A Block in St. John’s Wood…

… vs. Kicks in Sydney

The English pub in wartime is a near-inexhaustible subject for study. So much has been written on it, not a little in our pages here. So much remains to be written, given the resources in the stacks, news archives, and more.

Take this example, a portrait of a pub in St. John’s Wood, by Neville Thomson, a staff writer for the Daily Telegraph in London. The year was 1944. Thomson was on assignment in Australia with the Sydney Telegraph, in which the account appeared.

There had been publicity locally (Sydney) about reforming the “six o’clock swill”. Liquor regulations had long mandated a 6:00 p.m. weekday closing hour for hotels. This led by many accounts to over-drinking to beat the closing hour. These laws endured into the 1970s.

In support of extended hours and better amenities, Thomson offered a portrait of an idyllic London pub. He chose the Abbey Tavern, in St. John’s Wood, his local when living in London.

In a time before Instagram and other social media, not to mention television, the written word counted for a lot to convey experiences to the public. A good journalist, as Thomson was, could do this in a few deft lines.

In the calm, measured style typical of British journalism then,* he set his purpose as follows:

So the U.L.V.A. [United Licensed Victuallers of Australia] wants to give Australians pubs modelled on the British pattern … with civilised drinking instead of the crazy swilling that goes inevitably with six o’clock closing. And what is the typical British pub like? Here is a profile of my “local” in St. John’s Wood, London. Characters are not fictitious, and any resemblance to real life is intentional. The pub is the Abbey Tavern, in Violet Hill, five minutes’ walk from Lord’s.

His account, short as it is, is almost cinematograph in that one can picture everything being said. Unlike other accounts, he focuses, not on the beer or food (or penury of same), not on the landlord, but on the patrons. He describes them by name and occupation, and the entertainment in the pub which was all self-created. In the old commonplace, it’s like being there.

The Abbey was a Whitbread pub, at least not long before its vocation lapsed and it was turned into a private residence. This is what it looked like near the end:

It was near Lord’s as Thomson stated, the famous cricket grounds. In fact, the Abbey Tavern was once a thatched house on grounds of which Lord’s is now a part, but was re-built with the development of St. John’s Woods. I am not certain when that occurred exactly, probably the later 1800s.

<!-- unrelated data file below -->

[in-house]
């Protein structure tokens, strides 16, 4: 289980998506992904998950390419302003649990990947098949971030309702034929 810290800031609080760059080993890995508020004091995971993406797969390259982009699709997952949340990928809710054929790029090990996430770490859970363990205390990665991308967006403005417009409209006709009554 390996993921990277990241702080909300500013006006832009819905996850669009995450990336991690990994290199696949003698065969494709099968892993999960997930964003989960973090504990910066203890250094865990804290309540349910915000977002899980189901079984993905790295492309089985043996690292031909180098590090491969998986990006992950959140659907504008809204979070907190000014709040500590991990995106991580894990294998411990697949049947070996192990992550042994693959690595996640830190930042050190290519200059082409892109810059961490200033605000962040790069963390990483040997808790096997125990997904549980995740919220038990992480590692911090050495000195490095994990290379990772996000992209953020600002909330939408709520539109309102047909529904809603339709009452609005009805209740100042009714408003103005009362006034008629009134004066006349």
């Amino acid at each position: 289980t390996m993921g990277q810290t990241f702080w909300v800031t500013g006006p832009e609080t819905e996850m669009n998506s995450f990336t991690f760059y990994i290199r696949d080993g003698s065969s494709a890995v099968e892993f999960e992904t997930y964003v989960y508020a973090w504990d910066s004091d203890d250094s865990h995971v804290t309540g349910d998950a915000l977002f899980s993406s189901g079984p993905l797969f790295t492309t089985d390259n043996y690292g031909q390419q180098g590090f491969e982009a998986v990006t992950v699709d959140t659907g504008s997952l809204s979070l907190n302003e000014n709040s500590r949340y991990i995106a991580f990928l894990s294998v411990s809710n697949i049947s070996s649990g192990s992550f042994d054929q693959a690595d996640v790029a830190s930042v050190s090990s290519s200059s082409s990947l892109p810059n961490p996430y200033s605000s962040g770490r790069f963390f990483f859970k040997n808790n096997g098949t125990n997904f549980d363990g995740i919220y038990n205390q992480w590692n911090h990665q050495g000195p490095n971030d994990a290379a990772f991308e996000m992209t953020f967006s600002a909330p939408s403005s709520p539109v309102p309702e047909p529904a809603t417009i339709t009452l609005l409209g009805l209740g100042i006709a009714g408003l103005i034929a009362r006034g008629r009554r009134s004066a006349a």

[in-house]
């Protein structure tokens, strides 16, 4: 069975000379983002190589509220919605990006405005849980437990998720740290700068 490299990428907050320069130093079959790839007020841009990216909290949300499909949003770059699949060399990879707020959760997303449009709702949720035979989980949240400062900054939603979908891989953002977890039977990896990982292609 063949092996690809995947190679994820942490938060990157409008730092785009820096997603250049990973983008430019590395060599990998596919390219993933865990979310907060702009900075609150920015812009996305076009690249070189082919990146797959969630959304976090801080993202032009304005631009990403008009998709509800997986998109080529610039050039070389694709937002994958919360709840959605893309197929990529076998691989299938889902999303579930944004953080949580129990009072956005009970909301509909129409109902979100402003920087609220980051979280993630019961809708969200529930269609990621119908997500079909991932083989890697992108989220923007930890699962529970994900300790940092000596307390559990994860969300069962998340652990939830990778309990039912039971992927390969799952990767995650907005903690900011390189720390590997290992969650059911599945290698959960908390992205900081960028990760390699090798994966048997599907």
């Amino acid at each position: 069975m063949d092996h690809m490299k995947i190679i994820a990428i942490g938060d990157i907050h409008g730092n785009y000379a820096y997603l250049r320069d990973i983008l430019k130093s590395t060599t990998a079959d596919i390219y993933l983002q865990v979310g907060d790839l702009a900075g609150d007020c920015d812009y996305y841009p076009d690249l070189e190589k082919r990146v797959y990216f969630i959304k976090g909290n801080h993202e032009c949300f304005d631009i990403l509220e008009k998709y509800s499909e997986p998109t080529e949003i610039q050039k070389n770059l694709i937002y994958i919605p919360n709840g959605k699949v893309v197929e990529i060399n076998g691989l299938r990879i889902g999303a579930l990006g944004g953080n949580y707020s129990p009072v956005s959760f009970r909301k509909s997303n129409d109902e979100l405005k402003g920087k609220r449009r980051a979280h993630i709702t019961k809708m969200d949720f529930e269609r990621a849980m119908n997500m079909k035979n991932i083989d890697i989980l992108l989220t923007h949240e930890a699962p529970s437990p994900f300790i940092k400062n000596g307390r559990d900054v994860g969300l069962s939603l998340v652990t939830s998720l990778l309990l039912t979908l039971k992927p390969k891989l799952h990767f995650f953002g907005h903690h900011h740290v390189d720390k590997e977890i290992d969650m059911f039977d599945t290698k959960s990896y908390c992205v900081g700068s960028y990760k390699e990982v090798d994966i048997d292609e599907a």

You can see a picture of the original, in bucolic splendour, here.

George Orwell’s famous encomium (1946) on the ideal pub, The Moon Under Water, came to mind when reading Thomson’s account. Might Orwell have seen it before penning his own story? I think it’s possible.

Thomson’s description excited a discussion in the letters-to-the-editor section. At least one person wrote to complain that Thomson exaggerated the innocuous character of Britain’s pubs. He argued that Australia should keep its laws as they were, to prevent a return of generalized intemperance.

A number wrote in to side with Thomson, of which this letter is a good example. Written by a lieutenant of the 18th Brigade, Australian Imperial Force, he had visited pubs when stationed in England. He explained with good sense why the Bluenoses were off-base. He cited inter alia a family’s Sunday gathering at The George in Colchester to bolster Thomson’s account.

The lieutenant, unlike Thomson, noted the types of beer available in the pub. Perhaps (although not clear) the variety was an implied rebuke of Australia’s undifferentiated draft beer of the day. There was mild, there was bitter, and lo “I.P.A.” – not the citrus-tropical extravaganza of our time, but English India Pale Ale, descended from the type first sent to India in the 1700s.

Flowers Brewery of Stratford made one in the same period, as mentioned in another piece of ours on the 1940s English pub.

Australian soldiers wrote uncommonly well, of all ranks, as yet another Beeretseq study shows, see here.

Note re image: sourced from the Closed Pubs site (Lost Pubs Project), here. All intellectual property therein belong solely to the lawful owner, as applicable. Used for educational and historical purposes. All feedback welcomed.

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*Journalism today (everywhere) has a different emotional register, more febrile, IMO.

 

 

 

 

3 thoughts on “A Block in St. John’s Wood…”

  1. I don’t deny, especially under wartime conditions, an element of “rose-coloured” in the article, which nonetheless is important historically and quite possibly influenced Orwell’s essay, or was of a genre that did.

    As a book-end, this post-war look at the same topic offers a more balanced viewed especially viz. the types of beer sold. The journalist, Australian here, noticed a taste in some beer of burned sugar, a malt substitute used in British brewing since the later 1800s.

    It is understandable war-era beer was thin from increased adjunct usage, but the article was written in 1953, eight years after the war ended.

    As always, reality is a multi-faceted thing.

    Gary

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